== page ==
Donald Macleod discovers how Ivor Gurney's early promise came to fruition and then unravelled, as Gurney struggled with the horrors of World War I and serious mental illness.
The horrors of the trenches forge a war poet
It's a story that begins full of possibility and hope; Gurney was one of the brightest musical lights of his generation. He imagined himself as Schubert's heir; a fresh, young genius whose music and poetry would revolutionise British society. Donald Macleod discovers how that early promise came to fruition and then unravelled, as Gurney struggled with the horrors of World War One and serious mental illness. Gurney expert, Dr Kate Kennedy, joins Donald to uncover the man behind the tragedy and explore the art he produced in the face of enormous adversity. Much of Gurney's output is still rarely performed, and several works have been specially recorded for these programmes.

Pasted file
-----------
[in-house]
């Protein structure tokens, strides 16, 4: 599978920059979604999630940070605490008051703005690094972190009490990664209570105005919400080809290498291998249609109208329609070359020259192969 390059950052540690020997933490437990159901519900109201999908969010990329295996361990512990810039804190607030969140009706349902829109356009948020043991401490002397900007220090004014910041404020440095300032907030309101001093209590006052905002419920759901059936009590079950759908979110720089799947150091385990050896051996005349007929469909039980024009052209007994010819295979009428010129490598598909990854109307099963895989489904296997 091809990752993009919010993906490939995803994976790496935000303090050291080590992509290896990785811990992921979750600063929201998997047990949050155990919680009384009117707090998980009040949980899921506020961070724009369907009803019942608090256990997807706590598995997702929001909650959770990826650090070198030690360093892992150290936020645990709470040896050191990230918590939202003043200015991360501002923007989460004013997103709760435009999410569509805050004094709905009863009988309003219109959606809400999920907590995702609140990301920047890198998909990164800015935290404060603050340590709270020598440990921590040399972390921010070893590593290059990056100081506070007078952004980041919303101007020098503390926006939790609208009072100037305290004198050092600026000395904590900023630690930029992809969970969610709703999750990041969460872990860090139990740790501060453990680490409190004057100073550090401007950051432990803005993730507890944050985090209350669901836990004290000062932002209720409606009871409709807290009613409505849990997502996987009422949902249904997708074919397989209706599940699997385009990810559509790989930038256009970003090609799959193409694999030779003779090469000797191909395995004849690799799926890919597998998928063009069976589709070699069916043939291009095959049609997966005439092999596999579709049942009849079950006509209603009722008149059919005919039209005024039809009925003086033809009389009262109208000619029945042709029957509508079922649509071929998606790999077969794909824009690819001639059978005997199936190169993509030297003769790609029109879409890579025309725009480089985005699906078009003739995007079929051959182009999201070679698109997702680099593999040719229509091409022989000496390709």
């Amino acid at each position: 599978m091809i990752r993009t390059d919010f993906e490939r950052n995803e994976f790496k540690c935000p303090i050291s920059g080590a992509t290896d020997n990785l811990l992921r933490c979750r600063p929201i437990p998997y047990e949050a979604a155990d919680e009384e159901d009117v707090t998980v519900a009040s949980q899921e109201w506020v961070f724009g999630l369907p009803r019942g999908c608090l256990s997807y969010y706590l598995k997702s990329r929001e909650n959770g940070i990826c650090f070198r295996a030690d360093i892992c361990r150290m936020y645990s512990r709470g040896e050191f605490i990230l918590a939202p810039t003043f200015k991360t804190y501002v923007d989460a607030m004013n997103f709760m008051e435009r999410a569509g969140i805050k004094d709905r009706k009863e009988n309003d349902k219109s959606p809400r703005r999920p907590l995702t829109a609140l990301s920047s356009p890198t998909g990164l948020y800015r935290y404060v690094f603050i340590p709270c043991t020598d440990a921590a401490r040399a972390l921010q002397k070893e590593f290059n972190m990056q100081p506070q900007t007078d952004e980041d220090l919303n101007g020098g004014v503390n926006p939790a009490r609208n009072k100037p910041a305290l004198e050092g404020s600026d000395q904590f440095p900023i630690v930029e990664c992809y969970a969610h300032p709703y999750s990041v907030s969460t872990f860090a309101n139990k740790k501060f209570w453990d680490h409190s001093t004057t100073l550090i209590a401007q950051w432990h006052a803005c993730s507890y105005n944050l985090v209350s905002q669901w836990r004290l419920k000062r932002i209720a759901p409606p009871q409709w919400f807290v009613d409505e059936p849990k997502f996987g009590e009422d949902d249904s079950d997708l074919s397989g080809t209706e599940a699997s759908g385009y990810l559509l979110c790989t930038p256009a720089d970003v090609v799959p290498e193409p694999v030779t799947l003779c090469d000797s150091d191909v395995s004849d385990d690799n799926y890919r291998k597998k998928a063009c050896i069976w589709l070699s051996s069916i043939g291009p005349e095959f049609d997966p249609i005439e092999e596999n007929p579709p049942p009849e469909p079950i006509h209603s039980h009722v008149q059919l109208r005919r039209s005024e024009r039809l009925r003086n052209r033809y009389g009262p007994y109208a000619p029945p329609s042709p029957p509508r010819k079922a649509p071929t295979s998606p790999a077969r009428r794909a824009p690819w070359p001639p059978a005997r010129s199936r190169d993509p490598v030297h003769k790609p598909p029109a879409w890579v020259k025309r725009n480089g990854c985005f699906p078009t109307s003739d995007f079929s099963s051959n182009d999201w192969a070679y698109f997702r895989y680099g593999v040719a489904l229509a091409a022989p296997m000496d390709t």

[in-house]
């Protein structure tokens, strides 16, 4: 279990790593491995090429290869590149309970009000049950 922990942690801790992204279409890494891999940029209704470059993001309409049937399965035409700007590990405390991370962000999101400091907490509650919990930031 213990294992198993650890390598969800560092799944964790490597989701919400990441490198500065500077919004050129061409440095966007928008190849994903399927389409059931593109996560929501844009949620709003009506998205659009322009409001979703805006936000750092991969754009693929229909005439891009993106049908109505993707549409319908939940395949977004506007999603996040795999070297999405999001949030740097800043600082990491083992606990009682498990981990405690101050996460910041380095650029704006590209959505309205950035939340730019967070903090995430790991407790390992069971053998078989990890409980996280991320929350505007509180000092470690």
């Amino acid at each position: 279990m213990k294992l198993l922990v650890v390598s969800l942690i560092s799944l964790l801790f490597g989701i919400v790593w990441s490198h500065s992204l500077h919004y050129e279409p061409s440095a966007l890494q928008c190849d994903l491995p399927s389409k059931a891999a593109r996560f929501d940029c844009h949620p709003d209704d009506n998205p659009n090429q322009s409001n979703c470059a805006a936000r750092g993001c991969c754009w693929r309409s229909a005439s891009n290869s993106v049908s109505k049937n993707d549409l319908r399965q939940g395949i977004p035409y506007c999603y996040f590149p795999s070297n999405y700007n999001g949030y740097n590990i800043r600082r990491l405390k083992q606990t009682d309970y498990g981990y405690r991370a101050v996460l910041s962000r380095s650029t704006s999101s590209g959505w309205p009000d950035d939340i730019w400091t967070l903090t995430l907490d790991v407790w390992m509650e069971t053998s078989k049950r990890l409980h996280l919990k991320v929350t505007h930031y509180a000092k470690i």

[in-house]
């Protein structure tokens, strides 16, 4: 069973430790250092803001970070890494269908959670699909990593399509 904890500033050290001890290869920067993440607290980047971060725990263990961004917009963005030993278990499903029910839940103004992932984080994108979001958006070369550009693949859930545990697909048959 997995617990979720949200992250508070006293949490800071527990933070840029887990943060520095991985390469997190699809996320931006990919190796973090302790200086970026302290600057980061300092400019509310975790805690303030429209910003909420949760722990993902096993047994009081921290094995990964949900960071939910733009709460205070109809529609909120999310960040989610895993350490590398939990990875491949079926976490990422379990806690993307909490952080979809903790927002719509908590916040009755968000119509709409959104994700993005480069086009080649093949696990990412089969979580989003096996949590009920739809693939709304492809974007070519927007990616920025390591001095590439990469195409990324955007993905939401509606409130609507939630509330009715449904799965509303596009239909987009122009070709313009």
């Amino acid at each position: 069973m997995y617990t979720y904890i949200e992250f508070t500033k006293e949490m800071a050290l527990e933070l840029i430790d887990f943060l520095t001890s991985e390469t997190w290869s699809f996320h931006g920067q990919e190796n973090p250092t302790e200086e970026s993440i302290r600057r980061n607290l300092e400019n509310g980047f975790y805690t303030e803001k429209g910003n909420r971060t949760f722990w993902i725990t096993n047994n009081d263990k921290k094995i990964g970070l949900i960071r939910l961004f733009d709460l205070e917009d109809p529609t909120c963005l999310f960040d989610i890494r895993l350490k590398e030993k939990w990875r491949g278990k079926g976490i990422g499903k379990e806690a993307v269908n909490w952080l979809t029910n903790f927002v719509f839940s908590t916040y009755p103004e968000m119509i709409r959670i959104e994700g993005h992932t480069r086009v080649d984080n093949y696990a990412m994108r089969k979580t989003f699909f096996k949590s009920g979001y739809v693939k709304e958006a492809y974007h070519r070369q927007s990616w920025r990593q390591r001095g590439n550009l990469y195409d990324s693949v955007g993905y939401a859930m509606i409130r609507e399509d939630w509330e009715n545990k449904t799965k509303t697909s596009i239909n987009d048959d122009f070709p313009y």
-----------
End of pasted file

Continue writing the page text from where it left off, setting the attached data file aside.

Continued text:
Ivor Gurney had been accepted to study music at the Royal College of Music. One of the first things he presented to his tutor, Stanford, was a delicate setting of the poem by Robert Bridges, I Praise the Tender Flower. Soon however, Gurney found that life in London was not for him and he started to get periods of depression.
By 1915, Gurney had been recruited into the army and, after training, found himself serving in the trenches. He was able to compose some music while at war, including one of his most famous songs, By a Bierside, although it was poetry that occupied more of his attention during this period. In the wall of his dugout, Gurney erected a little shrine to his beloved Gloucestershire with a picture postcard. Amid the mud and squalor, a tune kept running through Gurney's mind - it was his own setting for Psalm 23, recorded here by the BBC Singers especially for Composer of the Week.